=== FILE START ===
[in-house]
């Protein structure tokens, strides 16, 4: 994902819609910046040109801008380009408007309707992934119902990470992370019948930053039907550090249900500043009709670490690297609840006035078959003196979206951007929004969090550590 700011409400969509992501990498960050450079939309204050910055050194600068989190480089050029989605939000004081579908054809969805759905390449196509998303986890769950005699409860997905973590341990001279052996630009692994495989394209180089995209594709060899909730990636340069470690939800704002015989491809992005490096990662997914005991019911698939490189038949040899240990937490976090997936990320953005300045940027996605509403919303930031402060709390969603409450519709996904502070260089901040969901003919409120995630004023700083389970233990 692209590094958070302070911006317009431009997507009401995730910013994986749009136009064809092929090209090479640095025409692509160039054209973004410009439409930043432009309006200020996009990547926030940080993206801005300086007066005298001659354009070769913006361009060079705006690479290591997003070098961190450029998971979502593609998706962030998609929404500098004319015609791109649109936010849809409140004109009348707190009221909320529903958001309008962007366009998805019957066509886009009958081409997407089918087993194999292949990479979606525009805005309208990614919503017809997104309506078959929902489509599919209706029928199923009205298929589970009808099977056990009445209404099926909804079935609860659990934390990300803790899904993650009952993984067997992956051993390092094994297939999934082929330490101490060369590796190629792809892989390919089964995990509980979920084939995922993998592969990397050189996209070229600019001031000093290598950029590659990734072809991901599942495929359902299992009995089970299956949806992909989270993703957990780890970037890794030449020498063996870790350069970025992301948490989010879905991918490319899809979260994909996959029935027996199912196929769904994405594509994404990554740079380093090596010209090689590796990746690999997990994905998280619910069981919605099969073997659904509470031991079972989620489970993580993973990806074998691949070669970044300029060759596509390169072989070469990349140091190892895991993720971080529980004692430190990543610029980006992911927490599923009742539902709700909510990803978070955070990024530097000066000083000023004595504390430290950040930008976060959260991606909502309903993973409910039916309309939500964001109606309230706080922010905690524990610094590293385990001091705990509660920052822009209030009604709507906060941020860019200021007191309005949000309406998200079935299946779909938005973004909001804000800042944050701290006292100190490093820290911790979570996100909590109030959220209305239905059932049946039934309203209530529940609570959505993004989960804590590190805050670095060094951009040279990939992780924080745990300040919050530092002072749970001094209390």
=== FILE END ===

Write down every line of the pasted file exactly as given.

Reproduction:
[in-house]
């Protein structure tokens, strides 16, 4: 994902819609910046040109801008380009408007309707992934119902990470992370019948930053039907550090249900500043009709670490690297609840006035078959003196979206951007929004969090550590 700011409400969509992501990498960050450079939309204050910055050194600068989190480089050029989605939000004081579908054809969805759905390449196509998303986890769950005699409860997905973590341990001279052996630009692994495989394209180089995209594709060899909730990636340069470690939800704002015989491809992005490096990662997914005991019911698939490189038949040899240990937490976090997936990320953005300045940027996605509403919303930031402060709390969603409450519709996904502070260089901040969901003919409120995630004023700083389970233990 692209590094958070302070911006317009431009997507009401995730910013994986749009136009064809092929090209090479640095025409692509160039054209973004410009439409930043432009309006200020996009990547926030940080993206801005300086007066005298001659354009070769913006361009060079705006690479290591997003070098961190450029998971979502593609998706962030998609929404500098004319015609791109649109936010849809409140004109009348707190009221909320529903958001309008962007366009998805019957066509886009009958081409997407089918087993194999292949990479979606525009805005309208990614919503017809997104309506078959929902489509599919209706029928199923009205298929589970009808099977056990009445209404099926909804079935609860659990934390990300803790899904993650009952993984067997992956051993390092094994297939999934082929330490101490060369590796190629792809892989390919089964995990509980979920084939995922993998592969990397050189996209070229600019001031000093290598950029590659990734072809991901599942495929359902299992009995089970299956949806992909989270993703957990780890970037890794030449020498063996870790350069970025992301948490989010879905991918490319899809979260994909996959029935027996199912196929769904994405594509994404990554740079380093090596010209090689590796990746690999997990994905998280619910069981919605099969073997659904509470031991079972989620489970993580993973990806074998691949070669970044300029060759596509390169072989070469990349140091190892895991993720971080529980004692430190990543610029980006992911927490599923009742539902709700909510990803978070955070990024530097000066000083000023004595504390430290950040930008976060959260991606909502309903993973409910039916309309939500964001109606309230706080922010905690524990610094590293385990001091705990509660920052822009209030009604709507906060941020860019200021007191309005949000309406998200079935299946779909938005973004909001804000800042944050701290006292100190490093820290911790979570996100909590109030959220209305239905059932049946039934309203209530529940609570959505993004989960804590590190805050670095060094951009040279990939992780924080745990300040919050530092002072749970001094209390």